Next: A comedian who thinks internet privacy is no laughing matter

8. Will Ferrell

Will Ferrell

Will Ferrell said goodbye to Facebook too. | Clive Brunskill/Getty Images

  • When he parted ways with Facebook: March 24th, 2018

Saturday Night Live comedian and co-founder of Funny or Die announced — through Facebook — that’d he’d be leaving Facebook after Cambridge Analytica’s efforts to “undermine our democracy and infringe on our citizens’ privacy.” Ferrell confessed it could not “in good conscience” continue to use the platform and would be shutting it down 72 hours after his initial announcement.

Next: The movement goes international

9. Commerzbank


One of Germany’s biggest banks also parted ways with Facebook. | Amelie Querfurth/AFP/Getty Images

  • When they parted ways with Facebook: March 21st, 2018

One of Germany’s largest banks joined the long list of companies and celebrities pulling its ads from Facebook. “We are pausing our campaign on Facebook. Brand safety and data security are very important to us,” head of the bank’s brand strategy Uwe Hellmann told a German newspaper. Commerzbank’s dollars will be allocated elsewhere until further notice.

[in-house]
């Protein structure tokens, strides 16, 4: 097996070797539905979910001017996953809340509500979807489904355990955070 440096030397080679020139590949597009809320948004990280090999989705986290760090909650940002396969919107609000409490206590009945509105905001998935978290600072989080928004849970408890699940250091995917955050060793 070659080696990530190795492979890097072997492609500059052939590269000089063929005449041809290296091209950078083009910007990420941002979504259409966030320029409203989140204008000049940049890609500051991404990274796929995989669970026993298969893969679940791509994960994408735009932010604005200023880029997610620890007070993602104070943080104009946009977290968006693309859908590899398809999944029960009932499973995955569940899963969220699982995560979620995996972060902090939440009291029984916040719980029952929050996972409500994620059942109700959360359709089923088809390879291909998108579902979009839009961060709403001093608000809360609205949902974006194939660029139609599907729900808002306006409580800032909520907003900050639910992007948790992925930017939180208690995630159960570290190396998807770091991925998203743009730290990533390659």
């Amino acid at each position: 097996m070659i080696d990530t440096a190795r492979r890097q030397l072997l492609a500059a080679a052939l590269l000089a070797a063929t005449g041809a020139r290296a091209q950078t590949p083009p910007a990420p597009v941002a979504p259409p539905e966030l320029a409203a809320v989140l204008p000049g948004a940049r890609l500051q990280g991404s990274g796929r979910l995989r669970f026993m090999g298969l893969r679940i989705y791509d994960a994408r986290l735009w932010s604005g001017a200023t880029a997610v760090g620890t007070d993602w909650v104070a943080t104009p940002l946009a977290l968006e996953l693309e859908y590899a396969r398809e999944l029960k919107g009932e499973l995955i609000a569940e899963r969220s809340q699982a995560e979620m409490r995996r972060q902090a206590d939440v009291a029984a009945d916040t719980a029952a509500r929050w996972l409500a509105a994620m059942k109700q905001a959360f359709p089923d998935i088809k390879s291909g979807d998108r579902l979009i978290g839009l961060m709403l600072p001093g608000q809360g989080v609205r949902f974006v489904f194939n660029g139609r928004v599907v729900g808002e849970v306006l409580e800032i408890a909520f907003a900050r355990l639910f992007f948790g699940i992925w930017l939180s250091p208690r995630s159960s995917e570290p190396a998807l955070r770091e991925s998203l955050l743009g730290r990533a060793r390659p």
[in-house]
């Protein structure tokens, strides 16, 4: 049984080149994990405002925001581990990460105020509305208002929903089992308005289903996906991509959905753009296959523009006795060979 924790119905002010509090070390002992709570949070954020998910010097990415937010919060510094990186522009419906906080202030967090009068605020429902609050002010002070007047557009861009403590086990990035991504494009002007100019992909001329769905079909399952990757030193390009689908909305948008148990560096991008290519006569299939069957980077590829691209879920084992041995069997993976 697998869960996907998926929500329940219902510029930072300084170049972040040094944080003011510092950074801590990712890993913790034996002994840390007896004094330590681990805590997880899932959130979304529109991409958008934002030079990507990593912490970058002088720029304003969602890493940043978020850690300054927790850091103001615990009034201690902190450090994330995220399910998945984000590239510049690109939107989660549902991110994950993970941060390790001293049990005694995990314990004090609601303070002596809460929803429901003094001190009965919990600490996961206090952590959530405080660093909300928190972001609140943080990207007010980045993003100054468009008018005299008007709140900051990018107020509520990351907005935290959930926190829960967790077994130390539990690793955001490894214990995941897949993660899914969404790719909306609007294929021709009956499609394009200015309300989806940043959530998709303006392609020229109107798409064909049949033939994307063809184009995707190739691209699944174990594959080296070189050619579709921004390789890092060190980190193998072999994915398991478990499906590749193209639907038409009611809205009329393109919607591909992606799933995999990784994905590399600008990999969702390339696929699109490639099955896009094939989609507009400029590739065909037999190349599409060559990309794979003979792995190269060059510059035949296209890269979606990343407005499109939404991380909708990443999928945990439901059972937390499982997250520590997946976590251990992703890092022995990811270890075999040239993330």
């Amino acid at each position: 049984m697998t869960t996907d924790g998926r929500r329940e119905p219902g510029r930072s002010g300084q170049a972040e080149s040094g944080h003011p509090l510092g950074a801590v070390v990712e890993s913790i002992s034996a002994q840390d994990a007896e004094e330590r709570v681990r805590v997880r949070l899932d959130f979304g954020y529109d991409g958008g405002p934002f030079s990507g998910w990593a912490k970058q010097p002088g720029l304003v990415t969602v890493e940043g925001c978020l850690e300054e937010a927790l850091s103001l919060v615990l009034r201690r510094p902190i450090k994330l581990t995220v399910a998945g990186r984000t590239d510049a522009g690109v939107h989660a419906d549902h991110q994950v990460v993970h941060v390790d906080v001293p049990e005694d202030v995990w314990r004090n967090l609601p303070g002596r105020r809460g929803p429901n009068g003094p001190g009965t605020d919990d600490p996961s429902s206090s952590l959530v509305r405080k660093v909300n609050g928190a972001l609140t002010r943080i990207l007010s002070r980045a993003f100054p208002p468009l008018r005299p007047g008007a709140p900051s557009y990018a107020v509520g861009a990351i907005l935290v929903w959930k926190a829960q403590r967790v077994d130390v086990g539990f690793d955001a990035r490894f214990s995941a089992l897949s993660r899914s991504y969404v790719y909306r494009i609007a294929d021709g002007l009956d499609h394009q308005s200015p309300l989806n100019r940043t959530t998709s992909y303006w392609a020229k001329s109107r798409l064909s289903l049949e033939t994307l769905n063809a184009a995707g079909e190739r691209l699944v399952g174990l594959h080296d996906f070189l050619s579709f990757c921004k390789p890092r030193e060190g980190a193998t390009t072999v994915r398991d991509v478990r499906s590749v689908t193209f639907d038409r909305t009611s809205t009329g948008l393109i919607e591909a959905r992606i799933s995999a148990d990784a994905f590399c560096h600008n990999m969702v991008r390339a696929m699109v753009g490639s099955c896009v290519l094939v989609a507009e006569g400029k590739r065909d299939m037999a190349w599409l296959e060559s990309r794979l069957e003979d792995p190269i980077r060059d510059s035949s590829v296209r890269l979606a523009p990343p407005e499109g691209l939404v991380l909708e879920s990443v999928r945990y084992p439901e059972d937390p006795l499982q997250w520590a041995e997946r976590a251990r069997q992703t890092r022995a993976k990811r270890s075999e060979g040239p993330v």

Next: Facebook engages in a little purging of its own

10. Data brokers


Acxiom is a major data broker. | Slaven Vlasic/Getty Images

  • When they parted ways with Facebook: March 28th, 2018

Facebook is doing a bit of purging itself as a last-ditch effort to save its reputation. Facebook ended its partnerships with several large data brokers including Acxiom Corp and Experian PLC. These are the companies that collect data Facebook offers to advertisers to target ads online, both of which stand to lose millions in revenue post-split.

Next: A man expected to take action

11. New Zealand’s privacy commissioner

Facebook, Instagram, Twitter Apps

Officials in New Zealand said Facebook’s actions violated the country’s privacy act. | Chandan Khanna/AFP/Getty Images